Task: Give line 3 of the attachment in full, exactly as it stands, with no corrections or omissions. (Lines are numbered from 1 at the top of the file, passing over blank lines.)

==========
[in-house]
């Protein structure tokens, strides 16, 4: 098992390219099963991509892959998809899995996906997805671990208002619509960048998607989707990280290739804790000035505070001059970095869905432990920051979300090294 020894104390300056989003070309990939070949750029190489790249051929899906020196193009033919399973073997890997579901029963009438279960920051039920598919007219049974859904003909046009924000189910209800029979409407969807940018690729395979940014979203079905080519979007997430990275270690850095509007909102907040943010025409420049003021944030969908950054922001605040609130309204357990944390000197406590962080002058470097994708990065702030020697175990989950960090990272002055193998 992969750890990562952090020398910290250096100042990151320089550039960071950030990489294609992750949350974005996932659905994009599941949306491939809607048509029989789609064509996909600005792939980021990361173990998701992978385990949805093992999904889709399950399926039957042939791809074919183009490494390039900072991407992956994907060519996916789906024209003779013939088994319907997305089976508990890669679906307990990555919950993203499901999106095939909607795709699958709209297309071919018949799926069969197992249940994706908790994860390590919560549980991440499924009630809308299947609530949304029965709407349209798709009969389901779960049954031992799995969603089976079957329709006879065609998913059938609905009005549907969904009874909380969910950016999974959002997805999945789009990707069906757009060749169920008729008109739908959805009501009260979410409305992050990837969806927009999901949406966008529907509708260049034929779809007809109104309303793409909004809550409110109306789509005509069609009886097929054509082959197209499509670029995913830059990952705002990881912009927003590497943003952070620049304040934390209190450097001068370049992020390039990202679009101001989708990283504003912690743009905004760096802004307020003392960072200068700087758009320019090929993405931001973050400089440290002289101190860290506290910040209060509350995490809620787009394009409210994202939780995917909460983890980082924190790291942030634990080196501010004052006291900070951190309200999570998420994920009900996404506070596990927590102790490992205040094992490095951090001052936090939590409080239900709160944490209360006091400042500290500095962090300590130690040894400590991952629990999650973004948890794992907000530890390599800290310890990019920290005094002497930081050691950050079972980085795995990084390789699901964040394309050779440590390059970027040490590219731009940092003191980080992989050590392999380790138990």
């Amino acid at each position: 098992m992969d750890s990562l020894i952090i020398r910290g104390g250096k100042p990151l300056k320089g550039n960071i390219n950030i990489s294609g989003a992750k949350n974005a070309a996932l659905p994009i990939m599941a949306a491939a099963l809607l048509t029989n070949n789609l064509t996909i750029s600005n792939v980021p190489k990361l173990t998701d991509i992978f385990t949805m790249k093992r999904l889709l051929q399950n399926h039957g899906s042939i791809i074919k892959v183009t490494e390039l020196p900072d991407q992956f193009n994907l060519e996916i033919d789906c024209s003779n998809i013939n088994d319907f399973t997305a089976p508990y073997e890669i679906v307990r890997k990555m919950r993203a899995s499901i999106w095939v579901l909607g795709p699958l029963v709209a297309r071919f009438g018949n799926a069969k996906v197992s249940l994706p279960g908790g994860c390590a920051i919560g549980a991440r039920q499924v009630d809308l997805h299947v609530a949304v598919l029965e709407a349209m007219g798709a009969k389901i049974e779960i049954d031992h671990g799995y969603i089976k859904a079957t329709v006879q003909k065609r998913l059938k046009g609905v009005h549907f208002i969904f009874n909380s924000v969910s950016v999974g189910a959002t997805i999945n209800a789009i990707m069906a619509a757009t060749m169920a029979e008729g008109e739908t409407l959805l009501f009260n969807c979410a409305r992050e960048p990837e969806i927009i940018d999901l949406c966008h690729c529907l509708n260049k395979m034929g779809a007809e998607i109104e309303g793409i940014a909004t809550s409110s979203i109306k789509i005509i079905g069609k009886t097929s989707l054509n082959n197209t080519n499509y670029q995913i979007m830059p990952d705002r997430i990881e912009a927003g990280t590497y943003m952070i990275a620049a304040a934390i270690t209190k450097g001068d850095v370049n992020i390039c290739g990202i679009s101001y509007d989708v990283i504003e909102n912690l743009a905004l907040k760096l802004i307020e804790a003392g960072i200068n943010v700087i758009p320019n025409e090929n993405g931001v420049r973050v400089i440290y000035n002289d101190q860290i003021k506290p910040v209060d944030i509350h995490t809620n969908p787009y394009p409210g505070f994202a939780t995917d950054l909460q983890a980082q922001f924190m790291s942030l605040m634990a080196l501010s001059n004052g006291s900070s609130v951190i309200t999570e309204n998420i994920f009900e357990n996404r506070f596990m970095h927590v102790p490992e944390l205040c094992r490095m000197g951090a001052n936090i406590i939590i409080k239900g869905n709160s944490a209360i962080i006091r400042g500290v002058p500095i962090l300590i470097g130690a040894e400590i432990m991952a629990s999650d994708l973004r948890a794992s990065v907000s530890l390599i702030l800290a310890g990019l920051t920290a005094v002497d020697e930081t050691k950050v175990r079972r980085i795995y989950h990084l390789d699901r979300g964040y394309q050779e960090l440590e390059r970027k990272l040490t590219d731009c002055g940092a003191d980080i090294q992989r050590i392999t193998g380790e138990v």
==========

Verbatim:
């Amino acid at each position: 098992m992969d750890s990562l020894i952090i020398r910290g104390g250096k100042p990151l300056k320089g550039n960071i390219n950030i990489s294609g989003a992750k949350n974005a070309a996932l659905p994009i990939m599941a949306a491939a099963l809607l048509t029989n070949n789609l064509t996909i750029s600005n792939v980021p190489k990361l173990t998701d991509i992978f385990t949805m790249k093992r999904l889709l051929q399950n399926h039957g899906s042939i791809i074919k892959v183009t490494e390039l020196p900072d991407q992956f193009n994907l060519e996916i033919d789906c024209s003779n998809i013939n088994d319907f399973t997305a089976p508990y073997e890669i679906v307990r890997k990555m919950r993203a899995s499901i999106w095939v579901l909607g795709p699958l029963v709209a297309r071919f009438g018949n799926a069969k996906v197992s249940l994706p279960g908790g994860c390590a920051i919560g549980a991440r039920q499924v009630d809308l997805h299947v609530a949304v598919l029965e709407a349209m007219g798709a009969k389901i049974e779960i049954d031992h671990g799995y969603i089976k859904a079957t329709v006879q003909k065609r998913l059938k046009g609905v009005h549907f208002i969904f009874n909380s924000v969910s950016v999974g189910a959002t997805i999945n209800a789009i990707m069906a619509a757009t060749m169920a029979e008729g008109e739908t409407l959805l009501f009260n969807c979410a409305r992050e960048p990837e969806i927009i940018d999901l949406c966008h690729c529907l509708n260049k395979m034929g779809a007809e998607i109104e309303g793409i940014a909004t809550s409110s979203i109306k789509i005509i079905g069609k009886t097929s989707l054509n082959n197209t080519n499509y670029q995913i979007m830059p990952d705002r997430i990881e912009a927003g990280t590497y943003m952070i990275a620049a304040a934390i270690t209190k450097g001068d850095v370049n992020i390039c290739g990202i679009s101001y509007d989708v990283i504003e909102n912690l743009a905004l907040k760096l802004i307020e804790a003392g960072i200068n943010v700087i758009p320019n025409e090929n993405g931001v420049r973050v400089i440290y000035n002289d101190q860290i003021k506290p910040v209060d944030i509350h995490t809620n969908p787009y394009p409210g505070f994202a939780t995917d950054l909460q983890a980082q922001f924190m790291s942030l605040m634990a080196l501010s001059n004052g006291s900070s609130v951190i309200t999570e309204n998420i994920f009900e357990n996404r506070f596990m970095h927590v102790p490992e944390l205040c094992r490095m000197g951090a001052n936090i406590i939590i409080k239900g869905n709160s944490a209360i962080i006091r400042g500290v002058p500095i962090l300590i470097g130690a040894e400590i432990m991952a629990s999650d994708l973004r948890a794992s990065v907000s530890l390599i702030l800290a310890g990019l920051t920290a005094v002497d020697e930081t050691k950050v175990r079972r980085i795995y989950h990084l390789d699901r979300g964040y394309q050779e960090l440590e390059r970027k990272l040490t590219d731009c002055g940092a003191d980080i090294q992989r050590i392999t193998g380790e138990v």